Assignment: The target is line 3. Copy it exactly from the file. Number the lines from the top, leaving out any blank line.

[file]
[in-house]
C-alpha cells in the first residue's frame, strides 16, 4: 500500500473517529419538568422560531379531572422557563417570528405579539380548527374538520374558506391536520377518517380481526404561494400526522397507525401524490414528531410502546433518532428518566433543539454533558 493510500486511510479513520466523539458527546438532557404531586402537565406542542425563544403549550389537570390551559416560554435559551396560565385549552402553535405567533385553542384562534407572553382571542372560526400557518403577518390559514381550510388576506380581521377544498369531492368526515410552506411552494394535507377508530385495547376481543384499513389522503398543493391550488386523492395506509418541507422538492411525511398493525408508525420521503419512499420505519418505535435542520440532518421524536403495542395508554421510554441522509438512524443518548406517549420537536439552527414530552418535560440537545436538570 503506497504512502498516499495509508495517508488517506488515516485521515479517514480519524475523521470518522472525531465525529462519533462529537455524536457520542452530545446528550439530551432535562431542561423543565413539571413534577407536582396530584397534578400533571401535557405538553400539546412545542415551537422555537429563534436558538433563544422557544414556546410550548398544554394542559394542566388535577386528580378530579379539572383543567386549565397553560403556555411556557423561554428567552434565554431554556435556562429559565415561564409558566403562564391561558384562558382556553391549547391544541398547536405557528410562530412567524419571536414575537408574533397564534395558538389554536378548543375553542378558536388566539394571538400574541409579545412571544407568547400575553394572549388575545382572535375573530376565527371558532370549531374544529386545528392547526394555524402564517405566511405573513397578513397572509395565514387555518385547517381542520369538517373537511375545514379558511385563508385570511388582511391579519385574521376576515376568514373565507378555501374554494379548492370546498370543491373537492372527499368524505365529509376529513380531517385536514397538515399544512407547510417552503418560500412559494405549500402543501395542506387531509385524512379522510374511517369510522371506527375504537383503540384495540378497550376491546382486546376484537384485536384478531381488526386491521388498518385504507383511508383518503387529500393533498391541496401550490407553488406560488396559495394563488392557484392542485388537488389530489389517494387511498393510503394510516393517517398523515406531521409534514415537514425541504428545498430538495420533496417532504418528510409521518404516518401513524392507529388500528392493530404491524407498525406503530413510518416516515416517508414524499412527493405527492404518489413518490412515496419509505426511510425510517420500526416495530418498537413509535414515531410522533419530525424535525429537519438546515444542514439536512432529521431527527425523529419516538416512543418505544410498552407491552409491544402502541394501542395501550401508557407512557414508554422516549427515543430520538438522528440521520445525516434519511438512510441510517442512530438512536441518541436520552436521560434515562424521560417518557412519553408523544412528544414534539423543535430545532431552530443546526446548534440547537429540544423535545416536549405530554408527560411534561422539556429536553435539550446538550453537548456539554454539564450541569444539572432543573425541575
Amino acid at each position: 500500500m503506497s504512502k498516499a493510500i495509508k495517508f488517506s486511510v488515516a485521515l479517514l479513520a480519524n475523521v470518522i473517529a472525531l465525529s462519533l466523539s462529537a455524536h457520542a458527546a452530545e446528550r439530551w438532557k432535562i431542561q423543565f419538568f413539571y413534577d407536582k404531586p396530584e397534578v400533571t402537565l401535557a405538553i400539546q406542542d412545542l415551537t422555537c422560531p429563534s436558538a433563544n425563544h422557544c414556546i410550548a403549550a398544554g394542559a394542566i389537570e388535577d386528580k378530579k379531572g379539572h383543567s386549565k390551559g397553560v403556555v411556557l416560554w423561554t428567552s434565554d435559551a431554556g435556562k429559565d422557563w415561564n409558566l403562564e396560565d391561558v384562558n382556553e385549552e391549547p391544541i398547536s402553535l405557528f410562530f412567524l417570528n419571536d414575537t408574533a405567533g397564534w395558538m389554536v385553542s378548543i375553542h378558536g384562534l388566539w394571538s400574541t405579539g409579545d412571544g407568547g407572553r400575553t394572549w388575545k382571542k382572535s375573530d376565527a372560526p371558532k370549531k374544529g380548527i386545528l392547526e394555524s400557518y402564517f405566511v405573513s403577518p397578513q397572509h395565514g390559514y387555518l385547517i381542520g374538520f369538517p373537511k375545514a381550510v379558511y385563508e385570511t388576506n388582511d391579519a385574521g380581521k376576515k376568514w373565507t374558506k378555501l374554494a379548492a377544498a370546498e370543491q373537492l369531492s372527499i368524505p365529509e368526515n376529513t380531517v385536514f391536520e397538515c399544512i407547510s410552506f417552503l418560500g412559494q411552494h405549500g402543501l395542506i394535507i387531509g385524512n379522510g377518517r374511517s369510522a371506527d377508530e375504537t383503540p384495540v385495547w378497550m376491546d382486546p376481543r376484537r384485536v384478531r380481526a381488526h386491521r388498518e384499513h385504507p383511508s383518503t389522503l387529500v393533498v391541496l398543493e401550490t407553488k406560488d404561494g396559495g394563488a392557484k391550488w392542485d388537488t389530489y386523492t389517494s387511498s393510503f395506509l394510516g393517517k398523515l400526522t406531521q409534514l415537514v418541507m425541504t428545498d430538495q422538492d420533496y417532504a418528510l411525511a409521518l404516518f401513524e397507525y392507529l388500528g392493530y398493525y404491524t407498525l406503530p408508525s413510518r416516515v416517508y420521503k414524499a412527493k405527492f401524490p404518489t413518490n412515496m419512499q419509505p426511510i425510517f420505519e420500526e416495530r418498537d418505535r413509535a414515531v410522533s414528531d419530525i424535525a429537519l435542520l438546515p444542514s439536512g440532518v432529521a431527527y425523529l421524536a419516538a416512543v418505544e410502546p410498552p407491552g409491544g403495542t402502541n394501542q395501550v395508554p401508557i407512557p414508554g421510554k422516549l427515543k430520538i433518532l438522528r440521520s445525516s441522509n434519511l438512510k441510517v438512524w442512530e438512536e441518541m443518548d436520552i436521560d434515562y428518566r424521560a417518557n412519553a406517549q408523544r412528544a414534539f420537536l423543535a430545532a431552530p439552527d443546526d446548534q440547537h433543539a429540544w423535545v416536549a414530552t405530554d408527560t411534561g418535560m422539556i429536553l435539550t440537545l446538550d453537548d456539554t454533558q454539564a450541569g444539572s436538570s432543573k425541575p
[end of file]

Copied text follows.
Amino acid at each position: 500500500m503506497s504512502k498516499a493510500i495509508k495517508f488517506s486511510v488515516a485521515l479517514l479513520a480519524n475523521v470518522i473517529a472525531l465525529s462519533l466523539s462529537a455524536h457520542a458527546a452530545e446528550r439530551w438532557k432535562i431542561q423543565f419538568f413539571y413534577d407536582k404531586p396530584e397534578v400533571t402537565l401535557a405538553i400539546q406542542d412545542l415551537t422555537c422560531p429563534s436558538a433563544n425563544h422557544c414556546i410550548a403549550a398544554g394542559a394542566i389537570e388535577d386528580k378530579k379531572g379539572h383543567s386549565k390551559g397553560v403556555v411556557l416560554w423561554t428567552s434565554d435559551a431554556g435556562k429559565d422557563w415561564n409558566l403562564e396560565d391561558v384562558n382556553e385549552e391549547p391544541i398547536s402553535l405557528f410562530f412567524l417570528n419571536d414575537t408574533a405567533g397564534w395558538m389554536v385553542s378548543i375553542h378558536g384562534l388566539w394571538s400574541t405579539g409579545d412571544g407568547g407572553r400575553t394572549w388575545k382571542k382572535s375573530d376565527a372560526p371558532k370549531k374544529g380548527i386545528l392547526e394555524s400557518y402564517f405566511v405573513s403577518p397578513q397572509h395565514g390559514y387555518l385547517i381542520g374538520f369538517p373537511k375545514a381550510v379558511y385563508e385570511t388576506n388582511d391579519a385574521g380581521k376576515k376568514w373565507t374558506k378555501l374554494a379548492a377544498a370546498e370543491q373537492l369531492s372527499i368524505p365529509e368526515n376529513t380531517v385536514f391536520e397538515c399544512i407547510s410552506f417552503l418560500g412559494q411552494h405549500g402543501l395542506i394535507i387531509g385524512n379522510g377518517r374511517s369510522a371506527d377508530e375504537t383503540p384495540v385495547w378497550m376491546d382486546p376481543r376484537r384485536v384478531r380481526a381488526h386491521r388498518e384499513h385504507p383511508s383518503t389522503l387529500v393533498v391541496l398543493e401550490t407553488k406560488d404561494g396559495g394563488a392557484k391550488w392542485d388537488t389530489y386523492t389517494s387511498s393510503f395506509l394510516g393517517k398523515l400526522t406531521q409534514l415537514v418541507m425541504t428545498d430538495q422538492d420533496y417532504a418528510l411525511a409521518l404516518f401513524e397507525y392507529l388500528g392493530y398493525y404491524t407498525l406503530p408508525s413510518r416516515v416517508y420521503k414524499a412527493k405527492f401524490p404518489t413518490n412515496m419512499q419509505p426511510i425510517f420505519e420500526e416495530r418498537d418505535r413509535a414515531v410522533s414528531d419530525i424535525a429537519l435542520l438546515p444542514s439536512g440532518v432529521a431527527y425523529l421524536a419516538a416512543v418505544e410502546p410498552p407491552g409491544g403495542t402502541n394501542q395501550v395508554p401508557i407512557p414508554g421510554k422516549l427515543k430520538i433518532l438522528r440521520s445525516s441522509n434519511l438512510k441510517v438512524w442512530e438512536e441518541m443518548d436520552i436521560d434515562y428518566r424521560a417518557n412519553a406517549q408523544r412528544a414534539f420537536l423543535a430545532a431552530p439552527d443546526d446548534q440547537h433543539a429540544w423535545v416536549a414530552t405530554d408527560t411534561g418535560m422539556i429536553l435539550t440537545l446538550d453537548d456539554t454533558q454539564a450541569g444539572s436538570s432543573k425541575p